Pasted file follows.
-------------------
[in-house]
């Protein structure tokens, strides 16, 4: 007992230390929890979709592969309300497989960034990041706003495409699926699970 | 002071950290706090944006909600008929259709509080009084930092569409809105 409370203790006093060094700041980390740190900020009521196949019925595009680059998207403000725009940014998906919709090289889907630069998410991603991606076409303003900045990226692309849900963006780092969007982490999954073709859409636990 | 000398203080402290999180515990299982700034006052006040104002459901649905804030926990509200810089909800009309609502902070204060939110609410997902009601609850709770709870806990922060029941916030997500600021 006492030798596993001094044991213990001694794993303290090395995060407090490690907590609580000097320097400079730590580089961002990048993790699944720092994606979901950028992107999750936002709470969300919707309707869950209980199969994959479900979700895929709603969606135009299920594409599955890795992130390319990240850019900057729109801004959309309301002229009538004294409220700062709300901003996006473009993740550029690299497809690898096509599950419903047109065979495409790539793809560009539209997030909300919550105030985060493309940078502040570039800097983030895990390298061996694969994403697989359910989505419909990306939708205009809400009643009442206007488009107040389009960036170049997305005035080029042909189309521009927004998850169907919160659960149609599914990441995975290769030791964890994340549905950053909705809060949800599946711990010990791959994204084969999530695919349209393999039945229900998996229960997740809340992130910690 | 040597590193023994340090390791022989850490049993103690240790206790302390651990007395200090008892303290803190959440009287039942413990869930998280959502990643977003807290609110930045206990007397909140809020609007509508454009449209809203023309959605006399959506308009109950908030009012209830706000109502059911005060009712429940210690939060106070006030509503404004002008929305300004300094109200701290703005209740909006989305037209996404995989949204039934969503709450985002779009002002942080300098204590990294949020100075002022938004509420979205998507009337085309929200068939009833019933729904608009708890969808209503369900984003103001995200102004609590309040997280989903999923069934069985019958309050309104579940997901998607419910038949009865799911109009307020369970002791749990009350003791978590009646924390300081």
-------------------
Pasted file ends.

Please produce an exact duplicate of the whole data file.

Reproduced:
[in-house]
């Protein structure tokens, strides 16, 4: 007992230390929890979709592969309300497989960034990041706003495409699926699970 | 002071950290706090944006909600008929259709509080009084930092569409809105 409370203790006093060094700041980390740190900020009521196949019925595009680059998207403000725009940014998906919709090289889907630069998410991603991606076409303003900045990226692309849900963006780092969007982490999954073709859409636990 | 000398203080402290999180515990299982700034006052006040104002459901649905804030926990509200810089909800009309609502902070204060939110609410997902009601609850709770709870806990922060029941916030997500600021 006492030798596993001094044991213990001694794993303290090395995060407090490690907590609580000097320097400079730590580089961002990048993790699944720092994606979901950028992107999750936002709470969300919707309707869950209980199969994959479900979700895929709603969606135009299920594409599955890795992130390319990240850019900057729109801004959309309301002229009538004294409220700062709300901003996006473009993740550029690299497809690898096509599950419903047109065979495409790539793809560009539209997030909300919550105030985060493309940078502040570039800097983030895990390298061996694969994403697989359910989505419909990306939708205009809400009643009442206007488009107040389009960036170049997305005035080029042909189309521009927004998850169907919160659960149609599914990441995975290769030791964890994340549905950053909705809060949800599946711990010990791959994204084969999530695919349209393999039945229900998996229960997740809340992130910690 | 040597590193023994340090390791022989850490049993103690240790206790302390651990007395200090008892303290803190959440009287039942413990869930998280959502990643977003807290609110930045206990007397909140809020609007509508454009449209809203023309959605006399959506308009109950908030009012209830706000109502059911005060009712429940210690939060106070006030509503404004002008929305300004300094109200701290703005209740909006989305037209996404995989949204039934969503709450985002779009002002942080300098204590990294949020100075002022938004509420979205998507009337085309929200068939009833019933729904608009708890969808209503369900984003103001995200102004609590309040997280989903999923069934069985019958309050309104579940997901998607419910038949009865799911109009307020369970002791749990009350003791978590009646924390300081």